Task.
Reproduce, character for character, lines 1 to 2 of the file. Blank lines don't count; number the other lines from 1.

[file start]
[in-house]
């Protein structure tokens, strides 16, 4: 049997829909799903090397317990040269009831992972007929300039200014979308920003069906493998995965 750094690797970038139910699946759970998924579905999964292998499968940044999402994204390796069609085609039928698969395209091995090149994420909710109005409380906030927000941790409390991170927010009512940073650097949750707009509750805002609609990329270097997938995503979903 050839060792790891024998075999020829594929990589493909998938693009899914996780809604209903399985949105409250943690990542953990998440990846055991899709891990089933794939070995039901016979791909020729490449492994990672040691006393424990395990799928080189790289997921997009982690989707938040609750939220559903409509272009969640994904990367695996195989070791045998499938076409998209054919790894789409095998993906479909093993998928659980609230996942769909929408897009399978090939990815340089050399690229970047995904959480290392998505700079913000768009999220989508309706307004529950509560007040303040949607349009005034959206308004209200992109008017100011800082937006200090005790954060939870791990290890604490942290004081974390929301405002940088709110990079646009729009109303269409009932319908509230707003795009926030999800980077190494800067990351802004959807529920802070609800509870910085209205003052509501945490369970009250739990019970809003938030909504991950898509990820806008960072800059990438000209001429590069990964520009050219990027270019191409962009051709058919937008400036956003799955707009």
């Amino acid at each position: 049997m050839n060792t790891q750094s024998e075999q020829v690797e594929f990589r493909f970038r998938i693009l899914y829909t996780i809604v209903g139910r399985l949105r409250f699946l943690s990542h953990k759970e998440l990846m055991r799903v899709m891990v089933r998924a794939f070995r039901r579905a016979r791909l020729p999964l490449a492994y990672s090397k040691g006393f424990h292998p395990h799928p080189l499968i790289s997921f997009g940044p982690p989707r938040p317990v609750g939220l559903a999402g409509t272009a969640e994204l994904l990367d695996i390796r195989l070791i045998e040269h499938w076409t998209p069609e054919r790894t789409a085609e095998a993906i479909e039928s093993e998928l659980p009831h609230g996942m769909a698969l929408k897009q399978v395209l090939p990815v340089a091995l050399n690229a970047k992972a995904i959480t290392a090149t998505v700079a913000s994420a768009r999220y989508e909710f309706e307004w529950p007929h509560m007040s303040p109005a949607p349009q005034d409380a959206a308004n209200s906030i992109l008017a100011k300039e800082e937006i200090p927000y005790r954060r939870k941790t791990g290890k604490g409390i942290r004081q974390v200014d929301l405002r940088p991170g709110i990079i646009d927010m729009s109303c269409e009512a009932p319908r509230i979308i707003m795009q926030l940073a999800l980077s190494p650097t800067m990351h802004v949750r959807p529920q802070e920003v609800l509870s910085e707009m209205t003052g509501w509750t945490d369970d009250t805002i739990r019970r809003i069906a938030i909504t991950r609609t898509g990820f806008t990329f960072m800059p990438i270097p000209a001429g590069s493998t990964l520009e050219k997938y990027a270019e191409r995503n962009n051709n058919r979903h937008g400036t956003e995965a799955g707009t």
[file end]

[in-house]
């Protein structure tokens, strides 16, 4: 049997829909799903090397317990040269009831992972007929300039200014979308920003069906493998995965 750094690797970038139910699946759970998924579905999964292998499968940044999402994204390796069609085609039928698969395209091995090149994420909710109005409380906030927000941790409390991170927010009512940073650097949750707009509750805002609609990329270097997938995503979903 050839060792790891024998075999020829594929990589493909998938693009899914996780809604209903399985949105409250943690990542953990998440990846055991899709891990089933794939070995039901016979791909020729490449492994990672040691006393424990395990799928080189790289997921997009982690989707938040609750939220559903409509272009969640994904990367695996195989070791045998499938076409998209054919790894789409095998993906479909093993998928659980609230996942769909929408897009399978090939990815340089050399690229970047995904959480290392998505700079913000768009999220989508309706307004529950509560007040303040949607349009005034959206308004209200992109008017100011800082937006200090005790954060939870791990290890604490942290004081974390929301405002940088709110990079646009729009109303269409009932319908509230707003795009926030999800980077190494800067990351802004959807529920802070609800509870910085209205003052509501945490369970009250739990019970809003938030909504991950898509990820806008960072800059990438000209001429590069990964520009050219990027270019191409962009051709058919937008400036956003799955707009």